Many oil companies agreed with the Ministry of Petroleum on new natural gas prices to be produced soon from fields. However, parliament has yet to approve these prices, so companies will not increase production until a board is formed and prices are set.

Companies negotiated with the government and agreed on scheduling their dues, but the ministry was not committed to the schedule, the official said.

The government recently placed a burden on the authority to import liquefied natural gas (LNG) as well as bearing the cost of oil shipment imports from its own income. This will cause a threat to the authority’s financial status and increase its deficit, which will increase difficulties to pay foreign partner’s dues within the next four years, an EGPC official said.

The Ministry of Petroleum assigned the case of LNG imports necessary for electricity stations to the EGPC for the upcoming period. This will allow the gas company to pay the price of the imported gas from its own internal income.

The official said the costs of importing LNG, approximately EGP 5bn depending on budget and the petroleum products subsidies bill, will be set by the end of the fiscal year with the Ministry of Finance.

He added that the government’s inability to regularly pay the dues is a result of spending its domestic income on importing fuel, with the Minister of Finance’s lack to provide the needed cash.

Doubling the imported gas amounts to billion cubic feet daily starting from 2016/2017


The amount of imported gas will double to reach roughly 1bn cubic feet daily starting from FY 2016/2017. This compares to 500m cubic feet next March, according to the Ministry of Petroleum’s plan to produce and consume natural gas until FY 2017/2018, which was recently presented to the cabinet.

The plan stated that the gas deficit will worsen to reach 1.57bn cubic feet daily by FY 2017/2018, instead of 446m during the current FY (2014/2015). This is in case gas exports permanently stops.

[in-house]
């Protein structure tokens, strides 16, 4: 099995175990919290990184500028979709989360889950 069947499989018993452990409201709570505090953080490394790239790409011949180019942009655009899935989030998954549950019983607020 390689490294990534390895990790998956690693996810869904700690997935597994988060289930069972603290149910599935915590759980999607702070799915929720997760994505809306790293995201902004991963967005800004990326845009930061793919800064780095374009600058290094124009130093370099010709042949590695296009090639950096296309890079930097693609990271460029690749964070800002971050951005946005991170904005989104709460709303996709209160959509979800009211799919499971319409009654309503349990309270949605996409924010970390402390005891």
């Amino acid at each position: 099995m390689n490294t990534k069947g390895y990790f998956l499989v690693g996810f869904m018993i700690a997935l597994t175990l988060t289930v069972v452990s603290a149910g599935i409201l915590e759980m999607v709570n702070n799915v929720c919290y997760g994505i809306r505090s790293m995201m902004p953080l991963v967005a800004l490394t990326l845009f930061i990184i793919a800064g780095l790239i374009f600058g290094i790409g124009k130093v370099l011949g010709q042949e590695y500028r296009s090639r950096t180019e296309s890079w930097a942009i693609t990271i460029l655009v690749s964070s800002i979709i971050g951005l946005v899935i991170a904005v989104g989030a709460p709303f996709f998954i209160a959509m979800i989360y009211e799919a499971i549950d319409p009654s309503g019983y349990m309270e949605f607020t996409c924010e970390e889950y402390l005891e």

Egypt’s production of natural gas, according to the plan, will reach 4.85bn cubic feet of gas per day maximum by FY 2017/2018, with an increase in local consumption of gas expected to be 7.42bn cubic feet per day.

The plan also revealed that the local market’s daily gas requirements will rise by about 1.44bn cubic feet by mid-2017. Power plants’ daily consumption will increase to 726m cubic feet, and a rise in needs of other sectors of 781m cubic feet.

The plan included a gas deficit in the coming fiscal year, which will reach 1.017bn cubic feet daily after importing 500m cubic feet starting next March.

Average gas production will reach a daily maximum of about 5bn cubic feet, compared to 5.03bn cubic feet in FY 2014/2015. This will take place if partners commit to linking agreed projects on schedule.

The plan also revealed that the average gas consumption of power plants in FY 2015/2016 will reach 3.48bn cubic feet per day, compared to 3.23bn cubic feet during FY 2014/2015.

Gas consumption in other sectors will rise to 3.037bn cubic feet per day, compared to 2.74bn cubic feet during FY 2014/2015.

The plan also included the exporting of nearly 100m cubic feet per day to Jordan if available. The 15-year agreement signed between Egypt and Jordan in 2004 provides that 240m cubic feet will be supplied to Jordan daily.

The plan stated that 100m cubic feet of gas will be exported daily to the Idku liquefaction factory, a subsidiary of British Gas (BG). This will occur in the case of gas availability, and the contractual amount to be supplied to the factory is 1.1bn cubic feet per day.

Egypt signs agreements with a number of companies to import gas until 2020


Last October, Egypt offered a tender to import LNG, with four companies winning the tender, including British Petroleum (BP), multinational “Vitol,” Trafigura, and Noble Clean Fuels. This will make available about 40 shipments of LNG per year starting from March.

It was agreed with Russian Gazprom to supply nearly 35 LNG shipments over the next five years, in addition to six shipments from Algerian Sonatrach during 2015, according to Minister of Petroleum Sherif Ismail.

Gazprom will export to Egypt about seven LNG shipments annually between 2015 and 2020.

A Memorandum of Understanding was signed with between EGAS and Cypriot company CH to develop some gas discoveries in Cyprus’ Aphrodite field. A maritime line would be established extending from the discoveries’ areas to Egypt.

Financial and technical details for the Cypriot import are being considered, as well as the supplying of the two liquefaction factories in Idku and Damietta, according to EGAS chairman Khaled Abdel Badie.

He added that American company, Noble Energy, is considering facilities to produce gas from Aphrodite, and pump it through a 400km pipeline to Egypt.

A delegation from Noble Energy visited Egypt this month to continue negotiations with EGAS to export gas to Egypt.

Noble Energy’s plan for the development of the Aphrodite field within the coming years was discussed to determine quantities that Egypt will receive. The supplies will be used to power plants with their needs and save energy for the industrial sector in case it entered the Cypriot gas deal.